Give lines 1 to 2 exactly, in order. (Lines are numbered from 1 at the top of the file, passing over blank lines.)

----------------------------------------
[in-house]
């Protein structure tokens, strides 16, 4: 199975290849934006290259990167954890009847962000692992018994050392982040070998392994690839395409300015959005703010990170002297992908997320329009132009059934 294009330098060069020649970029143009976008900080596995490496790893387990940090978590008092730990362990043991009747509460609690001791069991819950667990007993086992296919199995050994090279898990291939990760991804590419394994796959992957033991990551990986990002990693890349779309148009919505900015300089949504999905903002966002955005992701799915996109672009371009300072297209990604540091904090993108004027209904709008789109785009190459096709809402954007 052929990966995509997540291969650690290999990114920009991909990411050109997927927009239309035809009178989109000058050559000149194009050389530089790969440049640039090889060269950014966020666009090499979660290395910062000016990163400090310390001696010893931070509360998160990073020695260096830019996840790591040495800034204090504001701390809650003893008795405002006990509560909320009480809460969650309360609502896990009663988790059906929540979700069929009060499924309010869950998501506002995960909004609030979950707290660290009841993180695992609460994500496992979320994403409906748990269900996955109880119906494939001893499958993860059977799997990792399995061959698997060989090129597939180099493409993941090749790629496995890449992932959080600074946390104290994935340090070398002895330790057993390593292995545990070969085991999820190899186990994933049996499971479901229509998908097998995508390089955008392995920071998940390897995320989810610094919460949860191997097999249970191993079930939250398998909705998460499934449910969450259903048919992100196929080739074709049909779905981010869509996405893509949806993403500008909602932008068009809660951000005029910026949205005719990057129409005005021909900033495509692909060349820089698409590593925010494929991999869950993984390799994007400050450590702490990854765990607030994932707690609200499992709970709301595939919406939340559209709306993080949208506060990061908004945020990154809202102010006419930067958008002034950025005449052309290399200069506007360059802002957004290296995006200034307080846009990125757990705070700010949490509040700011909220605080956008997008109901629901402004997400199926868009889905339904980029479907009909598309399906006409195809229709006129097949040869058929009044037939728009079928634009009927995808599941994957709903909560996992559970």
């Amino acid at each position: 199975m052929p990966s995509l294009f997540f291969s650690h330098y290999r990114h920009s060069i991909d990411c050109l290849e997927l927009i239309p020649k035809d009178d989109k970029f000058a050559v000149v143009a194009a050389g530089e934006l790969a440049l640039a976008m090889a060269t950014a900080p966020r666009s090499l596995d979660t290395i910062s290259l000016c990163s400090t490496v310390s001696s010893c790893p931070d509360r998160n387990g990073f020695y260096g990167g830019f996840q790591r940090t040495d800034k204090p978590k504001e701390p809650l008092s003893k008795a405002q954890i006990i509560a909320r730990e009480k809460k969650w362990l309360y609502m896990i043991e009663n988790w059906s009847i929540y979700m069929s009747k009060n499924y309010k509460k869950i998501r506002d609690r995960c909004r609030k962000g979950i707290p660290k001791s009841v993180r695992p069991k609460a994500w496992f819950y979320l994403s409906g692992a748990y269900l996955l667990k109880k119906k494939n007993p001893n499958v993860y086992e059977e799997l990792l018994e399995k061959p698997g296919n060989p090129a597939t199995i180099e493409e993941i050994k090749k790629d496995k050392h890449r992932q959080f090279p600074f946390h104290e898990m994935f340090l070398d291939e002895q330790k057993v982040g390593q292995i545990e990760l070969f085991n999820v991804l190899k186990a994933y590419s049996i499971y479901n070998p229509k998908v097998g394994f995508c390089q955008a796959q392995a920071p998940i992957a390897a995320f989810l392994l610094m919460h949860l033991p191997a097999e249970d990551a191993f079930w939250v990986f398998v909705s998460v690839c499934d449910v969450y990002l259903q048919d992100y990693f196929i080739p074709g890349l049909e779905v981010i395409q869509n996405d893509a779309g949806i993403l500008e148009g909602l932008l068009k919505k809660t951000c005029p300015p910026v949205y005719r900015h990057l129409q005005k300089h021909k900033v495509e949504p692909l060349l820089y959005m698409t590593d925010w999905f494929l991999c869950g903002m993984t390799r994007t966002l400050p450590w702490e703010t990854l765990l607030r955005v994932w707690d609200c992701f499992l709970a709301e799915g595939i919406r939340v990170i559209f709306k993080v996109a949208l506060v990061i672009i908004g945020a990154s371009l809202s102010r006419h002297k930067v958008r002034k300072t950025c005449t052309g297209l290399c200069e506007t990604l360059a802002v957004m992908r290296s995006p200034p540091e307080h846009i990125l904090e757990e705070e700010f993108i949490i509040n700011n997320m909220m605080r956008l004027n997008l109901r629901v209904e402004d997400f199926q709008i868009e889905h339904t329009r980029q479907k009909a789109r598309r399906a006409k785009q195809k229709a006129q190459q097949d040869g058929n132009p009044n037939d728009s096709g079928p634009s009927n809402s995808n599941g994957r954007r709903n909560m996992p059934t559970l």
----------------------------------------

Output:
[in-house]
């Protein structure tokens, strides 16, 4: 199975290849934006290259990167954890009847962000692992018994050392982040070998392994690839395409300015959005703010990170002297992908997320329009132009059934 294009330098060069020649970029143009976008900080596995490496790893387990940090978590008092730990362990043991009747509460609690001791069991819950667990007993086992296919199995050994090279898990291939990760991804590419394994796959992957033991990551990986990002990693890349779309148009919505900015300089949504999905903002966002955005992701799915996109672009371009300072297209990604540091904090993108004027209904709008789109785009190459096709809402954007 052929990966995509997540291969650690290999990114920009991909990411050109997927927009239309035809009178989109000058050559000149194009050389530089790969440049640039090889060269950014966020666009090499979660290395910062000016990163400090310390001696010893931070509360998160990073020695260096830019996840790591040495800034204090504001701390809650003893008795405002006990509560909320009480809460969650309360609502896990009663988790059906929540979700069929009060499924309010869950998501506002995960909004609030979950707290660290009841993180695992609460994500496992979320994403409906748990269900996955109880119906494939001893499958993860059977799997990792399995061959698997060989090129597939180099493409993941090749790629496995890449992932959080600074946390104290994935340090070398002895330790057993390593292995545990070969085991999820190899186990994933049996499971479901229509998908097998995508390089955008392995920071998940390897995320989810610094919460949860191997097999249970191993079930939250398998909705998460499934449910969450259903048919992100196929080739074709049909779905981010869509996405893509949806993403500008909602932008068009809660951000005029910026949205005719990057129409005005021909900033495509692909060349820089698409590593925010494929991999869950993984390799994007400050450590702490990854765990607030994932707690609200499992709970709301595939919406939340559209709306993080949208506060990061908004945020990154809202102010006419930067958008002034950025005449052309290399200069506007360059802002957004290296995006200034307080846009990125757990705070700010949490509040700011909220605080956008997008109901629901402004997400199926868009889905339904980029479907009909598309399906006409195809229709006129097949040869058929009044037939728009079928634009009927995808599941994957709903909560996992559970």